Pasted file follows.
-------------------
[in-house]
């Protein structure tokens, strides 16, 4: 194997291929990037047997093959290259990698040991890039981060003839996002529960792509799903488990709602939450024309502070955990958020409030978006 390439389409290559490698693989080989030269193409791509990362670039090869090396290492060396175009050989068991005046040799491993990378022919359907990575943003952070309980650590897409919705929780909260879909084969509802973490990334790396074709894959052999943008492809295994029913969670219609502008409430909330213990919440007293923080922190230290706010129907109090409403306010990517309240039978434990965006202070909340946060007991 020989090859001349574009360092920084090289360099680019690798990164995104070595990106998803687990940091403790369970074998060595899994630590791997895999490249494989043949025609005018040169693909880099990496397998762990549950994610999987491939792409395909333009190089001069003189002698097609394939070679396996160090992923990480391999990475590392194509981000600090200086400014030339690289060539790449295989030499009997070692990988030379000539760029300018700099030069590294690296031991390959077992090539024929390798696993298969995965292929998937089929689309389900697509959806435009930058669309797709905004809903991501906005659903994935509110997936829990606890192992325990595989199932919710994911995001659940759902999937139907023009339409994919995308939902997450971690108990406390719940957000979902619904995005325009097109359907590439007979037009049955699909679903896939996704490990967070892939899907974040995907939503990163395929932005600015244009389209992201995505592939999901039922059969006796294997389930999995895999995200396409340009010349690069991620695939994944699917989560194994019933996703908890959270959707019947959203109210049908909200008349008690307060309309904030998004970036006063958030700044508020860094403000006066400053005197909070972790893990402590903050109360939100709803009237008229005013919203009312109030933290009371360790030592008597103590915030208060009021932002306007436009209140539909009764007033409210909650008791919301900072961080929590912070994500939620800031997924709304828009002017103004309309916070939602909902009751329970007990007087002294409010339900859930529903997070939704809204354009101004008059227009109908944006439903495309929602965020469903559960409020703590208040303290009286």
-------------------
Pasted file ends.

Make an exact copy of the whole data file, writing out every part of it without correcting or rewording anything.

[in-house]
């Protein structure tokens, strides 16, 4: 194997291929990037047997093959290259990698040991890039981060003839996002529960792509799903488990709602939450024309502070955990958020409030978006 390439389409290559490698693989080989030269193409791509990362670039090869090396290492060396175009050989068991005046040799491993990378022919359907990575943003952070309980650590897409919705929780909260879909084969509802973490990334790396074709894959052999943008492809295994029913969670219609502008409430909330213990919440007293923080922190230290706010129907109090409403306010990517309240039978434990965006202070909340946060007991 020989090859001349574009360092920084090289360099680019690798990164995104070595990106998803687990940091403790369970074998060595899994630590791997895999490249494989043949025609005018040169693909880099990496397998762990549950994610999987491939792409395909333009190089001069003189002698097609394939070679396996160090992923990480391999990475590392194509981000600090200086400014030339690289060539790449295989030499009997070692990988030379000539760029300018700099030069590294690296031991390959077992090539024929390798696993298969995965292929998937089929689309389900697509959806435009930058669309797709905004809903991501906005659903994935509110997936829990606890192992325990595989199932919710994911995001659940759902999937139907023009339409994919995308939902997450971690108990406390719940957000979902619904995005325009097109359907590439007979037009049955699909679903896939996704490990967070892939899907974040995907939503990163395929932005600015244009389209992201995505592939999901039922059969006796294997389930999995895999995200396409340009010349690069991620695939994944699917989560194994019933996703908890959270959707019947959203109210049908909200008349008690307060309309904030998004970036006063958030700044508020860094403000006066400053005197909070972790893990402590903050109360939100709803009237008229005013919203009312109030933290009371360790030592008597103590915030208060009021932002306007436009209140539909009764007033409210909650008791919301900072961080929590912070994500939620800031997924709304828009002017103004309309916070939602909902009751329970007990007087002294409010339900859930529903997070939704809204354009101004008059227009109908944006439903495309929602965020469903559960409020703590208040303290009286």